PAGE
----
“Won’t you tell me what’s wrong, Gizheurann?” Mom asks when she finds you sobbing beneath the apple tree. The sound of your name only makes you cry harder. You hate it, like you hate everything about yourself, right now.
Her eyes plead with you. She's grown pale and wan, since you started school last year and realized you're like the puzzle piece that lives in the bottom of the game cabinet, because Mom and Dad can't figure our which box it goes in, and you can't stand to throw it out. For the last year, you've tried everything to get out of school. Crying. Faking stomach aches. Refusing to get out of bed. None of it worked. Your parents take you to doctors, but you aren't sick. You're wrong . Nobody can fix that.
Sometimes you wonder still if she wore her heart out worrying for you those first few years. If you’d been normal, would it still beat healthy and strong?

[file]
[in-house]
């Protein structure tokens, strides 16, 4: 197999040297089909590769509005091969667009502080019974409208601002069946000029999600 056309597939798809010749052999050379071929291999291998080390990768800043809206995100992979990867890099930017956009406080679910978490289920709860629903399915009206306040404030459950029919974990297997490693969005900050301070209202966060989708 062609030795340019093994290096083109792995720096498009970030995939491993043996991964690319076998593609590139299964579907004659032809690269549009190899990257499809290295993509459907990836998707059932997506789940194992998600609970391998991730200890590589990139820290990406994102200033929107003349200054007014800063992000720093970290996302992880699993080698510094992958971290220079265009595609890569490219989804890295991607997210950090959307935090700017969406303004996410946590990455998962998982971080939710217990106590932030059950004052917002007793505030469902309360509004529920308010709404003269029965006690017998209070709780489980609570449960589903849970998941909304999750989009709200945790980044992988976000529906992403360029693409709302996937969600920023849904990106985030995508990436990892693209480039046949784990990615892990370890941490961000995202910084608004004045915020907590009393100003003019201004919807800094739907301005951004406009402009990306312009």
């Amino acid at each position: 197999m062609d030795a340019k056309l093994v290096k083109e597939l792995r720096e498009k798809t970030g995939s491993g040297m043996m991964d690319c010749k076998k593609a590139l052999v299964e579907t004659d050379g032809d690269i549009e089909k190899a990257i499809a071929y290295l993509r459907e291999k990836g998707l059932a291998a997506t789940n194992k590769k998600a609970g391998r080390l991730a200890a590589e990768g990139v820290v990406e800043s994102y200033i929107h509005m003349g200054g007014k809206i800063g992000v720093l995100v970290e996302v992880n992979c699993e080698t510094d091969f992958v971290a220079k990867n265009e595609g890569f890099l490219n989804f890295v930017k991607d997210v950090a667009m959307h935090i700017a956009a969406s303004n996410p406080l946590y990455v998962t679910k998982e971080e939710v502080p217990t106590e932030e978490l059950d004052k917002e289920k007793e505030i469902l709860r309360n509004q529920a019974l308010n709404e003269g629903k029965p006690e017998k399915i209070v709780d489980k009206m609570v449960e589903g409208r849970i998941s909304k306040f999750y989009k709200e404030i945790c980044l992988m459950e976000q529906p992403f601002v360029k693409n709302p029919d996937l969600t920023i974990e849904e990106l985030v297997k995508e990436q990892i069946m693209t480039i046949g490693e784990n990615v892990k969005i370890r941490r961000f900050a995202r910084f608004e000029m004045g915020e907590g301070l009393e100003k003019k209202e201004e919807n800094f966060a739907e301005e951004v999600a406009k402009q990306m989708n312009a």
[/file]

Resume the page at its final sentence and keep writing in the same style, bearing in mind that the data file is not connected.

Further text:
She pulls you into her lap, and you can’t fight anymore. The secrets fall from your lips, crashing and breaking against the tear-stained fabric of her blouse. The boys wouldn’t play with you at recess. They laughed when you wanted to be Batman. The girls all thought you were weird. There was a concert coming up, and all the girls were supposed to wear skirts, but you won’t, you won’t! You’d rather die.
When you lift your head, she's crying too. You don't know why it makes you feel better, but it does. Part of you has been afraid she might laugh and shake her head, like she did when you were convinced there was a monster in the toilet. She might say, "Gizheurann, you're being silly! There's nothing wrong." But she doesn't. She dabs her eyes and kisses your hair, smoothing the tangled locks with her fingers.
Maybe her tears give you the courage to ask, in a tiny, wavering voice, “Was I cursed?”
In another family, it might be a silly question. But Mom reads you fairy tales every night, taught you charms to keep away the monsters under the bed, to bring good luck. You both know curses are serious business. She purses her lips, looking up at the sky, at the apples overhead. Her hands never still in your hair.
“ Zaichik ,” she says at last, “I think maybe you were. Or perhaps it was a blessing. Sometimes, they're hard to tell apart.”